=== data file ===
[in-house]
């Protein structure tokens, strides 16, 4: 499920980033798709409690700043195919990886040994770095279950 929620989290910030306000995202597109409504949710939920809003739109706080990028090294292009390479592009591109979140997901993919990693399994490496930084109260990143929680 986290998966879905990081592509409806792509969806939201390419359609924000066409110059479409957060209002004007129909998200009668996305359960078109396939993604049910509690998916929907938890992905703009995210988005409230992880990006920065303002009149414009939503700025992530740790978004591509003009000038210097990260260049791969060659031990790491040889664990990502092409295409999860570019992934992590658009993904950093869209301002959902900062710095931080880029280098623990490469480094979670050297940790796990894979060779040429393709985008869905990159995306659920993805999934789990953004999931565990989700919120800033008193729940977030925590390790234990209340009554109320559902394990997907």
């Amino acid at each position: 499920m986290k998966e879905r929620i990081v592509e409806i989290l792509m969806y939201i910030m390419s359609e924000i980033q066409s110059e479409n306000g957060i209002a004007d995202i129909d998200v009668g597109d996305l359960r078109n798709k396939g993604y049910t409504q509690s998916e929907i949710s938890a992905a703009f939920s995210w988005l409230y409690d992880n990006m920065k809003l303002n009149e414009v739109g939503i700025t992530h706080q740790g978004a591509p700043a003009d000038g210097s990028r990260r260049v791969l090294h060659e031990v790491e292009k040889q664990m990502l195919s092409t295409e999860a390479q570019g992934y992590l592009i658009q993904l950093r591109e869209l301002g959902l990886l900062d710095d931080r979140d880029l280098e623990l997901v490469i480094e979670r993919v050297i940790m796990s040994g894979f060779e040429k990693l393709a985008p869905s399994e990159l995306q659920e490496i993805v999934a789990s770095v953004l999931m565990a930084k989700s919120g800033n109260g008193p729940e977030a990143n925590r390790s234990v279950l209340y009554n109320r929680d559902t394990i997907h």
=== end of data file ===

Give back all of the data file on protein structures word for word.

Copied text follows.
[in-house]
């Protein structure tokens, strides 16, 4: 499920980033798709409690700043195919990886040994770095279950 929620989290910030306000995202597109409504949710939920809003739109706080990028090294292009390479592009591109979140997901993919990693399994490496930084109260990143929680 986290998966879905990081592509409806792509969806939201390419359609924000066409110059479409957060209002004007129909998200009668996305359960078109396939993604049910509690998916929907938890992905703009995210988005409230992880990006920065303002009149414009939503700025992530740790978004591509003009000038210097990260260049791969060659031990790491040889664990990502092409295409999860570019992934992590658009993904950093869209301002959902900062710095931080880029280098623990490469480094979670050297940790796990894979060779040429393709985008869905990159995306659920993805999934789990953004999931565990989700919120800033008193729940977030925590390790234990209340009554109320559902394990997907």
């Amino acid at each position: 499920m986290k998966e879905r929620i990081v592509e409806i989290l792509m969806y939201i910030m390419s359609e924000i980033q066409s110059e479409n306000g957060i209002a004007d995202i129909d998200v009668g597109d996305l359960r078109n798709k396939g993604y049910t409504q509690s998916e929907i949710s938890a992905a703009f939920s995210w988005l409230y409690d992880n990006m920065k809003l303002n009149e414009v739109g939503i700025t992530h706080q740790g978004a591509p700043a003009d000038g210097s990028r990260r260049v791969l090294h060659e031990v790491e292009k040889q664990m990502l195919s092409t295409e999860a390479q570019g992934y992590l592009i658009q993904l950093r591109e869209l301002g959902l990886l900062d710095d931080r979140d880029l280098e623990l997901v490469i480094e979670r993919v050297i940790m796990s040994g894979f060779e040429k990693l393709a985008p869905s399994e990159l995306q659920e490496i993805v999934a789990s770095v953004l999931m565990a930084k989700s919120g800033n109260g008193p729940e977030a990143n925590r390790s234990v279950l209340y009554n109320r929680d559902t394990i997907h």